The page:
Technology can benefit both patients and healthcare practitioners in many ways:
- Improved access. Patients can access their medical records and can use telehealth and telemedicine to receive more convenient care.
- Better communication. Patients can get information from doctors quickly and easily through a user-friendly interface and efficient processes.
- More accurate diagnoses. AI-driven technologies can help improve the accuracy of diagnoses, reduce the time it takes to diagnose a patient, and lead to more accurate treatments.
- More effective treatments. More advanced treatment has increased the quality of lives of patients.
- Convenience. Digital technology can make care more convenient for both patients and physicians.
- Improved efficiency. Technology can enhance efficiency and decrease time on administrative tasks, giving clinicians more time to work with patients and other care team members.
- More effective treatments. Technology can help practitioners provide more effective treatments.
- Better disease detection. AI can help improve disease detection and diagnosis by analyzing large amounts of data quickly and accurately.
- Better treatment plans. AI can help personalize treatment plans to a patient’s specific needs and goals.
How allied health professionals use emerging technology
Allied health professionals deliver health or related services about identifying, evaluating, and preventing diseases and disorders, dietary and nutrition services, rehabilitation, health systems management, and much more.
Allied health includes the roles of respiratory therapists, diagnostic medical sonographers, dietitians, medical technologists, occupational therapists, physical therapists, radiographers, and speech-language pathologists.
Healthcare technology will continue to play a large role in these professions as it evolves. Each allied profession will be affected by AI, wearable and implantable devices, telehealth, and virtual care. From improved operational efficiency to increased standards in patient care, technology has transformed healthcare to enhance the entire experience for patients and professionals alike.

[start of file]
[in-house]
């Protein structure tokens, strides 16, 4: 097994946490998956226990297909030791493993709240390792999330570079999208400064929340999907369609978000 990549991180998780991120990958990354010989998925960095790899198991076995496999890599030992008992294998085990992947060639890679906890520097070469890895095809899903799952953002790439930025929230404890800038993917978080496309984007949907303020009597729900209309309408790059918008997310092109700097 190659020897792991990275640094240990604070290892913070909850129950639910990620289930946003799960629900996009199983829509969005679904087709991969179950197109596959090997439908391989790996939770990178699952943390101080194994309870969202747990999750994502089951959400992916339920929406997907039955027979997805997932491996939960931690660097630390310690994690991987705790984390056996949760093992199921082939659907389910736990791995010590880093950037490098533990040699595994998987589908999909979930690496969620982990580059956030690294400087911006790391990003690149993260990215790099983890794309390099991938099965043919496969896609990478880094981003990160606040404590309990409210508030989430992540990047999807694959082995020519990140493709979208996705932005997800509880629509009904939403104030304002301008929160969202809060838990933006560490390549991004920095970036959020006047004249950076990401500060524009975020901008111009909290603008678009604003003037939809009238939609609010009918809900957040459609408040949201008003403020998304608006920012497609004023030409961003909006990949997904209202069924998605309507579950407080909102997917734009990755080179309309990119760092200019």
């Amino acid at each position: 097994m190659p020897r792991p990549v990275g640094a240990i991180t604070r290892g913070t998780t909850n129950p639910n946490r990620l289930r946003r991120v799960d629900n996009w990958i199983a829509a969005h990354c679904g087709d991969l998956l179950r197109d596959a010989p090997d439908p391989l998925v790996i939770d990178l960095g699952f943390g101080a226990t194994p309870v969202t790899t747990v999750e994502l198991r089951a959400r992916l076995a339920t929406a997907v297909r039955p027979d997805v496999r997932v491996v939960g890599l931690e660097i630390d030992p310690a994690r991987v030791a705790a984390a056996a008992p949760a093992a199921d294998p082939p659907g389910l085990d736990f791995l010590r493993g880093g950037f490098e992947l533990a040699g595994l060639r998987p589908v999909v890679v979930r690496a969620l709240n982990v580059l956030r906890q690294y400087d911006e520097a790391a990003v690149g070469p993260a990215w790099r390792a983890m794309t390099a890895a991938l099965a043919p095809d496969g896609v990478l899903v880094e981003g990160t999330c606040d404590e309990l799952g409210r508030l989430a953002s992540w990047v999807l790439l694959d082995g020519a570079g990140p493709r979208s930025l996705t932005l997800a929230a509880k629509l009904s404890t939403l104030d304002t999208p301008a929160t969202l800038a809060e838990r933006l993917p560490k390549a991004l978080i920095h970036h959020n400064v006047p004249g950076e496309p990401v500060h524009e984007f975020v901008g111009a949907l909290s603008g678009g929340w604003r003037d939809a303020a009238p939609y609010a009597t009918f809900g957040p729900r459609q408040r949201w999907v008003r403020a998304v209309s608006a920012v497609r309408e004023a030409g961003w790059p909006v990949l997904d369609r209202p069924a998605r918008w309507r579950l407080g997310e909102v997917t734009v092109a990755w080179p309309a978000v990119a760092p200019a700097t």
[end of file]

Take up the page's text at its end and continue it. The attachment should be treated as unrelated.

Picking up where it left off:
Integrating technology into healthcare practices has transformed how allied healthcare professionals learn, deliver services, and interact with patients. From diagnostic imaging to nursing advancements to telehealth applications, staying abreast of technological developments is crucial for success in the allied health field.
Telehealth is improving allied healthcare jobs, including some top-paying roles in the field such as medical assistants. Medical billers and coders are also allied health workers who have benefited from technology. The introduction of EHRs has only made life easier for medical billers and coders since entering data into a computerized system is less time-consuming than paper-based methods and reduces the risk of errors in patient data and financial details. Accessing patient records digitally has allowed medical coding experts to work from home, increasing efficiency and productivity.
Launch your career in allied health with Prolink
The demand for allied healthcare jobs puts any eager job seeker with the right training and technical aptitude in a position of power. With the right training and education, it’s never been easier to start a new career path in allied health.
If you are ready to find your first or next allied health role, Prolink can help you select top allied healthcare jobs. Learn more about local or travel allied health careers and positions, or search Prolink’s pool of open allied healthcare jobs now to get started.